So which tools have the greatest share of the market? Without solid numbers, which even the tool providers would have a hard time providing, that is a difficult question to answer precisely. One way to look at it may be to consider which tools have the most influence, or are getting the most use. To try to get an answer to this question I’ve turned to Google. By typing in the domain name of a tool you can find the number of web pages that link to the domain name and the number of pages that contain the search term of that domain name. For example, AOL Journals are all hosted at journals.aol.com. By searching this domain name in Google we find that about 42,300 pages link to journals.aol.com and 159,000 pages contain the domain name journals.aol.com. This compares with 291,000 pages that link to blogspot.com (Blogger’s domain name) and 1.2 million pages that contain the domain name blogspot.com.
For a reality check on these numbers, we know that Technorati tracks over 3 million blogs and that number is increasing at a 6 month doubling rate. The scale at least of the Google links is in line with Technorati numbers. Live Journal reports over 1.8 million weblogs, which is within range of the 1.1 million URLs that Google has picked up. I would not have expected as many URLs for Live Journal or Diaryland, but then again these tools are targeted at a much younger audience, whose weblogs I would be less likely to come across, and who tend to keep their linking activity within their own community.
One anomaly is Typepad. Google finds 55,000 pages that link to typepad.com and 724,000 pages that contain the URL. I would expect a fee-only service to have not nearly the number of weblogs as one of the free services. Live Journal reports that only 2% of their users are paying for their relatively inexpensive premium service. What I can believe is that because Typepad is the most expensive consumer hosted blogging service, and the most feature-rich, it is attracting customers who are more serious about their blogs. I would expect that Typepad customers write more often and more thoughtfully about subjects that would interest a broader market than customers of a teen-oriented site like Live Journal or DiaryLand. Each blog entry in Typepad is stored on the Typepad server as a separate page and URL, so perhaps the Google numbers are reflecting not only the mentions of Typepad blogs on other weblogs, but also a larger number of entries than what one would find on average with a free service or product. Free services, by their nature of being free, would have a larger proportion of rarely used weblogs.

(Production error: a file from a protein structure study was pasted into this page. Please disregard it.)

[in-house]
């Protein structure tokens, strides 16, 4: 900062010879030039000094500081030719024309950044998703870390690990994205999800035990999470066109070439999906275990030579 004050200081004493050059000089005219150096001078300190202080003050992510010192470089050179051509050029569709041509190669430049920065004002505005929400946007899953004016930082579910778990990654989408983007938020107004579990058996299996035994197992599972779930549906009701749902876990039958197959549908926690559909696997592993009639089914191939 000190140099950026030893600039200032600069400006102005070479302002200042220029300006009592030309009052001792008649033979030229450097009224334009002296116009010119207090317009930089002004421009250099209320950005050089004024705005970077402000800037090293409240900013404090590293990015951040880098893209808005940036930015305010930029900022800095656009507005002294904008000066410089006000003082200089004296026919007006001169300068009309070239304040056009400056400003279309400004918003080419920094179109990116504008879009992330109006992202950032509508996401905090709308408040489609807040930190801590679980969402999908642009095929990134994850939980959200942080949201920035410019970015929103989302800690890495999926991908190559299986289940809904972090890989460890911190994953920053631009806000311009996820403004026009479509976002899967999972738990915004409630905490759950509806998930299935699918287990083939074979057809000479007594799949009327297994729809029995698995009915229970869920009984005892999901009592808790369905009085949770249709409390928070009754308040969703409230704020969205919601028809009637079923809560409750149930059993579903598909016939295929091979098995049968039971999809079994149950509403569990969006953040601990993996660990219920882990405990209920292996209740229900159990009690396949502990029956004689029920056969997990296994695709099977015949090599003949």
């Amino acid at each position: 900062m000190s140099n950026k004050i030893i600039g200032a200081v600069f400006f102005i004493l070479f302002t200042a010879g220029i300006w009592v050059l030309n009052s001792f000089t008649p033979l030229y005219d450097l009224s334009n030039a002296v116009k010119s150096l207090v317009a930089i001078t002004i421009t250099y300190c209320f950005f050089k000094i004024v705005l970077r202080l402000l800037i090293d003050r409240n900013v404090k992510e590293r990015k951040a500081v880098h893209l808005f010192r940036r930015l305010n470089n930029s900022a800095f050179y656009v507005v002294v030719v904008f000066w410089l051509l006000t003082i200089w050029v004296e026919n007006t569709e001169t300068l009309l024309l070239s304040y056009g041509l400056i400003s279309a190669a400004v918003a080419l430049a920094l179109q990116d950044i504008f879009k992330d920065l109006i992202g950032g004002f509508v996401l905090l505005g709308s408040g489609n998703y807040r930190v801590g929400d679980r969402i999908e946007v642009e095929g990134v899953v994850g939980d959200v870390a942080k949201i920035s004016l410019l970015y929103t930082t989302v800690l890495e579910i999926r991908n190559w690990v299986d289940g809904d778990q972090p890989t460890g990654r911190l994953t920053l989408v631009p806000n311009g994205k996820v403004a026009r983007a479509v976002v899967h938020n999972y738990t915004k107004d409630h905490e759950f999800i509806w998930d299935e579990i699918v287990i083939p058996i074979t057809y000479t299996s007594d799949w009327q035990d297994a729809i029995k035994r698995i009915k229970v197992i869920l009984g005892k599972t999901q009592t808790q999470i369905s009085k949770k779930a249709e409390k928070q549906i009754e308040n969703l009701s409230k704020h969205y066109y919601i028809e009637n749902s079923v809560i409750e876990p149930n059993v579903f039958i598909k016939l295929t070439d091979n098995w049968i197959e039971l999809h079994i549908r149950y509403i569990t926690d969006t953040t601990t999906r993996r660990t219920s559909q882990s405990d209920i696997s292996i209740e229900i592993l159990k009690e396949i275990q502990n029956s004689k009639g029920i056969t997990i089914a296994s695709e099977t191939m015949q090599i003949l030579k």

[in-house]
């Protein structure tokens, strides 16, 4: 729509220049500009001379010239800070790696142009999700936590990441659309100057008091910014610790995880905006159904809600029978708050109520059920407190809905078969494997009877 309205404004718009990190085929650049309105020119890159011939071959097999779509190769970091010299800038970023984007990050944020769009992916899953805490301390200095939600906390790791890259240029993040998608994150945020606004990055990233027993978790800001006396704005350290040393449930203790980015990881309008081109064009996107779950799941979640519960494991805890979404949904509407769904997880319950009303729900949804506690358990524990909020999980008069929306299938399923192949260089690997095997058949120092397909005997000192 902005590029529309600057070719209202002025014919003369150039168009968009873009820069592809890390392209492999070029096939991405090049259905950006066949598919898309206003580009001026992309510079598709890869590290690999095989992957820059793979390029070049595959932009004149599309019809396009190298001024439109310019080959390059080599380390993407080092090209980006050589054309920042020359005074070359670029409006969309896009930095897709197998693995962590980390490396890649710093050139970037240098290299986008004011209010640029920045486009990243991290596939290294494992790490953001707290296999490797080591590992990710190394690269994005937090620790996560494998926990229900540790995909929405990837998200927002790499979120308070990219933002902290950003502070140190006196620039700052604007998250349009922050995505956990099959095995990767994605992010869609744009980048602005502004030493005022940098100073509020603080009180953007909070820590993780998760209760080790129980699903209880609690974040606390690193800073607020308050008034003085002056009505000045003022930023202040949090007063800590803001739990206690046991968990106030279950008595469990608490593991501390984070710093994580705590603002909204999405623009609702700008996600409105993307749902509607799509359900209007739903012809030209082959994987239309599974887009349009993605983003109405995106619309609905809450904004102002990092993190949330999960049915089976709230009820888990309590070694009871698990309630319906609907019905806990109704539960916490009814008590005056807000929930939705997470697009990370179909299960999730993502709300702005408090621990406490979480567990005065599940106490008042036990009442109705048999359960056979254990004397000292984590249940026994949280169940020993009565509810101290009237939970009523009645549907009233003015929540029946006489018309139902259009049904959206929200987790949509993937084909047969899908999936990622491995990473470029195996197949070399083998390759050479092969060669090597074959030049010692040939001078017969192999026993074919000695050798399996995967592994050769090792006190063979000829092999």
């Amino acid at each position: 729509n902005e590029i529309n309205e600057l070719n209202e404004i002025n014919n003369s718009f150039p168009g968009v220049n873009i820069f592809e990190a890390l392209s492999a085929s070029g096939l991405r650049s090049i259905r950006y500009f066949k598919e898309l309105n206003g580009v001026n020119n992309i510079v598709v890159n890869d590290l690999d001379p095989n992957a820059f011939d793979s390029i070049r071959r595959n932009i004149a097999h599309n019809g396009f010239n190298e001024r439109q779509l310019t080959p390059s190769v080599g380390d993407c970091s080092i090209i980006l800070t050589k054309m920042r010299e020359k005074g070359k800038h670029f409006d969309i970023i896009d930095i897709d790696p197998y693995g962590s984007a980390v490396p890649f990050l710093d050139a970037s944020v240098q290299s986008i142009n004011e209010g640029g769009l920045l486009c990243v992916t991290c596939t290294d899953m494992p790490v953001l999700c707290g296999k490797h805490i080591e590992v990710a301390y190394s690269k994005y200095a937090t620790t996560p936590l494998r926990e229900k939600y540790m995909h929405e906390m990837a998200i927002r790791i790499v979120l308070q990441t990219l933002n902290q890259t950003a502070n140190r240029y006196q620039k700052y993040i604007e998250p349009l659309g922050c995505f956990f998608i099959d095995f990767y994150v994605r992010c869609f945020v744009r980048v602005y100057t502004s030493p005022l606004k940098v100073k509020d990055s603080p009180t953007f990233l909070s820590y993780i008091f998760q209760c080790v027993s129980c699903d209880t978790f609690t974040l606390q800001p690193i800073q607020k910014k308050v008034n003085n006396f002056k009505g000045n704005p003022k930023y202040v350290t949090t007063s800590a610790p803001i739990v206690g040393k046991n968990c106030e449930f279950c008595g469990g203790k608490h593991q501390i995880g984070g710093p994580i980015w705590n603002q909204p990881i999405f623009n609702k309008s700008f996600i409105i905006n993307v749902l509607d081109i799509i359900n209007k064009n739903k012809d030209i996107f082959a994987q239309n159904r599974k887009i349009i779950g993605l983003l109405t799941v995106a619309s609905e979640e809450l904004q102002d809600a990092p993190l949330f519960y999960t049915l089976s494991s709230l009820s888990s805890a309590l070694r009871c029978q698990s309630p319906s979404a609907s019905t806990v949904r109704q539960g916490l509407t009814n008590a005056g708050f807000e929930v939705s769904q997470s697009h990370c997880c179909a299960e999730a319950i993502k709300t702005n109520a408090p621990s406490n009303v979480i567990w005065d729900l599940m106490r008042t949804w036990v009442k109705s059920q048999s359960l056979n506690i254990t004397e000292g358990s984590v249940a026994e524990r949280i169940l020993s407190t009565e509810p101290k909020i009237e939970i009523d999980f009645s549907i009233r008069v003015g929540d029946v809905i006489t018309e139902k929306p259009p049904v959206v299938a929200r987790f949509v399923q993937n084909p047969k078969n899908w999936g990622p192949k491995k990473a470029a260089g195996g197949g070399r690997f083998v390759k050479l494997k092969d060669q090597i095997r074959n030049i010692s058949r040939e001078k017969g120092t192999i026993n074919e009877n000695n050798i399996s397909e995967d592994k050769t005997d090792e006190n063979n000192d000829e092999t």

Weblog Use Index
Since actual share numbers are impossible to come by, I have combined the Google Link To and Contain URL numbers to come up with what I am calling the Weblog Use Index, an index of market influence based solely on Google results. Clearly a problem with this approach is that it weighs more heavily the hosted services where each weblog created contains the URL of the service. Weblogs that use the standalone tools may not cite the tool used and therefore would not get counted with this method. However, when we look at the overall results, they seem to fit what we would expect in general. Blogger, Google’s free service, has the lion’s share, followed by Live Journal, the most active weblog online community.
This view of the blog market is certain to generate criticism. I am very open to suggestions for an improved methodology using publicly available information. I am surprised by Typepad’s importance on the Use Index given that it is a fee-based service. However, considering that I know of and read countless Typepad blogs and virtually no Live Journal or Diaryland blogs, maybe I shouldn’t be so surprised.
The Emerging Business Market
As more businesses find valuable uses for weblog technology, there will be increasing demand for professionally-oriented tools, hosted services, and professional support services. Six Apart and pMachine serve this market now with their Movable Type and Expression Engine applications, but they have barely made a dent given what the opportunity is. Expect a whole new wave of products, services, and companies to be created over the next 12 to 18 months to cater specifically to the business market.
Here are some links to weblog tools mentioned in this article and a few others as well:
For a continuation of this analysis, see Weblog Tools Market Update February 2005.